Wife of Zimbabwean President Mugabe positioning as future successor
HARARE, Zimbabwe — Zimbabwean President Robert Mugabe’s wife once said the 93-year-old leader should run “as a corpse” in the 2018 elections if he dies before the vote. Now politically ambitious Grace Mugabe is positioning herself as a possible successor, saying one of the ruling party’s two vice-presidents should be a woman.
Her remarks on Thursday inject extra intrigue into a succession debate that has featured fighting within the ruling ZANU-PF party and a widespread sense of uncertainty in a country with debilitating economic problems.
The world’s oldest head of state, who recently returned from medical treatment in Singapore, is holding campaign rallies around the southern African nation but has slowed down considerably in recent months as his advanced age takes a toll.
The ruling party should restore a provision in its constitution stating that one of Mugabe’s vice-presidents in the party should be a woman, said Grace Mugabe, according to state broadcaster ZBC.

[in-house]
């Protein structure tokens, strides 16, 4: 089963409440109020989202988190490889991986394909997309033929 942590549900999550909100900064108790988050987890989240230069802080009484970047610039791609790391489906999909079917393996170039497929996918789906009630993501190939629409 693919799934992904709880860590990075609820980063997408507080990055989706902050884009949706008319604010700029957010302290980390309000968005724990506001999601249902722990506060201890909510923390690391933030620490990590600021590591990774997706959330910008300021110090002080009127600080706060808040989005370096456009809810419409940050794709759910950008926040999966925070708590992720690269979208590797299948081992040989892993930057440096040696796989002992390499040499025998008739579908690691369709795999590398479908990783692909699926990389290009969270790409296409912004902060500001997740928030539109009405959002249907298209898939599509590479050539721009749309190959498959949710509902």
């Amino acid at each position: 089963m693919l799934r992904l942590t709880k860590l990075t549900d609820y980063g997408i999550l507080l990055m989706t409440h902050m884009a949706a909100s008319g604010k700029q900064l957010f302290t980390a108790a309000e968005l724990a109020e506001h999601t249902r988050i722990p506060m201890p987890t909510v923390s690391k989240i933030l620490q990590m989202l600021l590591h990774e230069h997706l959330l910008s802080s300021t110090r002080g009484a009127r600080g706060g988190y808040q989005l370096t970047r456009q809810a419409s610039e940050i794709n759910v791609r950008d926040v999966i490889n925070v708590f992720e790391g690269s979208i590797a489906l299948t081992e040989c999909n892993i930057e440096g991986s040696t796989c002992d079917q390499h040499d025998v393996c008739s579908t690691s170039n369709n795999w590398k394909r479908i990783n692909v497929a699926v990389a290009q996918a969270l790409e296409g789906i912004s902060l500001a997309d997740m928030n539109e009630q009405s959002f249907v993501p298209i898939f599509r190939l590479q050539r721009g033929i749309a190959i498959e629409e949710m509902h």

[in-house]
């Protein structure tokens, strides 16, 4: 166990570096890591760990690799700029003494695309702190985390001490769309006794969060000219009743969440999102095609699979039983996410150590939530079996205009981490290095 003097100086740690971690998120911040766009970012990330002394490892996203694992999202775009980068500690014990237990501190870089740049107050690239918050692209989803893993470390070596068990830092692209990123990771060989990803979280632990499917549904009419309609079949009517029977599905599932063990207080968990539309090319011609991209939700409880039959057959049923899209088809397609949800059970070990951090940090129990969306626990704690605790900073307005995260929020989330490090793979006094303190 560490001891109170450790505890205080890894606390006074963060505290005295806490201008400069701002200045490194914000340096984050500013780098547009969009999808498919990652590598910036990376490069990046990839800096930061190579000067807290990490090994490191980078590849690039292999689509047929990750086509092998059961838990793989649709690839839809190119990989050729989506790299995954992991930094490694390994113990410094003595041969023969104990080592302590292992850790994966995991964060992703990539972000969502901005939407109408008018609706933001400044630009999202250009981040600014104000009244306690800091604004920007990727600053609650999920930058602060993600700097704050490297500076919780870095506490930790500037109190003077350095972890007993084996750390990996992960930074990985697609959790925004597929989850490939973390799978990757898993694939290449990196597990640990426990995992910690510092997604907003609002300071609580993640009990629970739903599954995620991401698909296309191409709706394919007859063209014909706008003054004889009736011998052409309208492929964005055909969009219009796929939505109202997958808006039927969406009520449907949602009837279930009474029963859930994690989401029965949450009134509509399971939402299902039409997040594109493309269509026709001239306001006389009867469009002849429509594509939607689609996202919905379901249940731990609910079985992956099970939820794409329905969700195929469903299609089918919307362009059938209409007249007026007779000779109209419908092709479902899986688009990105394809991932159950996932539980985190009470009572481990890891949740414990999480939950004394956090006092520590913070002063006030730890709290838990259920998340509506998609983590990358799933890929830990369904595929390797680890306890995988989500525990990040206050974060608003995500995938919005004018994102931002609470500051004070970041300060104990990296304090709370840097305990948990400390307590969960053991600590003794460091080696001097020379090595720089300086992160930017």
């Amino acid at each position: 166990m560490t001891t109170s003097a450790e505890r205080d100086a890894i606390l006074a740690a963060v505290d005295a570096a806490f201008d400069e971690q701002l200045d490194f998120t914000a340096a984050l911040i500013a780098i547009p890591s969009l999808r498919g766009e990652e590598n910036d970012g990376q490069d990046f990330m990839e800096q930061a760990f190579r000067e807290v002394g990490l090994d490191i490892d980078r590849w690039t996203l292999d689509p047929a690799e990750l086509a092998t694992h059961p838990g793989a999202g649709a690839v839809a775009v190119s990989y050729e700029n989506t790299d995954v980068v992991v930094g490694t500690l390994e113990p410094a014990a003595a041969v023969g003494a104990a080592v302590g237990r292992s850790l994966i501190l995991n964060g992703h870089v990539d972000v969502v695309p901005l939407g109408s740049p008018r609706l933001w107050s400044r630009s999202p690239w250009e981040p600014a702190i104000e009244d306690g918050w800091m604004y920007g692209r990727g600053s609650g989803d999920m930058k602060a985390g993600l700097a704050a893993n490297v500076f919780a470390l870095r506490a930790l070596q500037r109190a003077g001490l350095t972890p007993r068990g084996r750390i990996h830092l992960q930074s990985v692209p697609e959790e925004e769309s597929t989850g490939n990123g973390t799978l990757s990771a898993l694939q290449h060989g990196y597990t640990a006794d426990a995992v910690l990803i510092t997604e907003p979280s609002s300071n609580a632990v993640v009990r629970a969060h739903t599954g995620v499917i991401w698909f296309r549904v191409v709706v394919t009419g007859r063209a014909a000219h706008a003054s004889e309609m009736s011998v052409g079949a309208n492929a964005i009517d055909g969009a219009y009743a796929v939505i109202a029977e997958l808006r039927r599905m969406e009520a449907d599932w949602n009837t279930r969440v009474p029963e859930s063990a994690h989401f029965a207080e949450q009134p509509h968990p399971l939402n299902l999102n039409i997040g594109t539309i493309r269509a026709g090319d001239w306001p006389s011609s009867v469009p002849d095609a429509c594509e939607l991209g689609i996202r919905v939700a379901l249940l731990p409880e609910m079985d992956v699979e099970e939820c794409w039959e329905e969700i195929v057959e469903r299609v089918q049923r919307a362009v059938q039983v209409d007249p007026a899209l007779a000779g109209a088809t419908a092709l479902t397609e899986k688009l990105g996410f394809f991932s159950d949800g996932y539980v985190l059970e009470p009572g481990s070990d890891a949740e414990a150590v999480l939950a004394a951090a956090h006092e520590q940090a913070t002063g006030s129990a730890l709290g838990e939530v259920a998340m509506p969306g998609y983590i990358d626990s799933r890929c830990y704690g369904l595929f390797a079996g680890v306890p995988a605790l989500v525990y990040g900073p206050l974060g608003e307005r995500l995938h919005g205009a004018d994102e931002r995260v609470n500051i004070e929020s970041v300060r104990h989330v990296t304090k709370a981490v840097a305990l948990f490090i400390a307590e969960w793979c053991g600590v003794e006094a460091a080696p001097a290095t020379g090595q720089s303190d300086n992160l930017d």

Her comments to a meeting attended by her husband also for the first time publicly challenged him to name a successor, wading into a subject that he has regarded as taboo.
The ruling party had scrapped the clause requiring a female vice-president in 2014 when the president fired Joice Mujuru, a former ally who was harshly criticized by Grace Mugabe, and replaced her with Emmerson Mnangagwa, the justice minister.
If the clause is restored, it could mean one of the president’s two male deputies should step down. Mugabe, who has been in power since independence from white minority rule in 1980, has traditionally appointed the ruling party’s vice-presidents to the same positions in government.
Mnangagwa is the more prominent of Mugabe’s deputies. The other, Phelekezela Mphoko, is from the minority Ndebele tribe and has criticized those who suggest he cannot lead because of his ethnic background.
The first lady’s comments appear to be a shift from her fierce defence of the president. Earlier this year she said that “if God decides to take him, then we would rather field him as a corpse” in the 2018 election.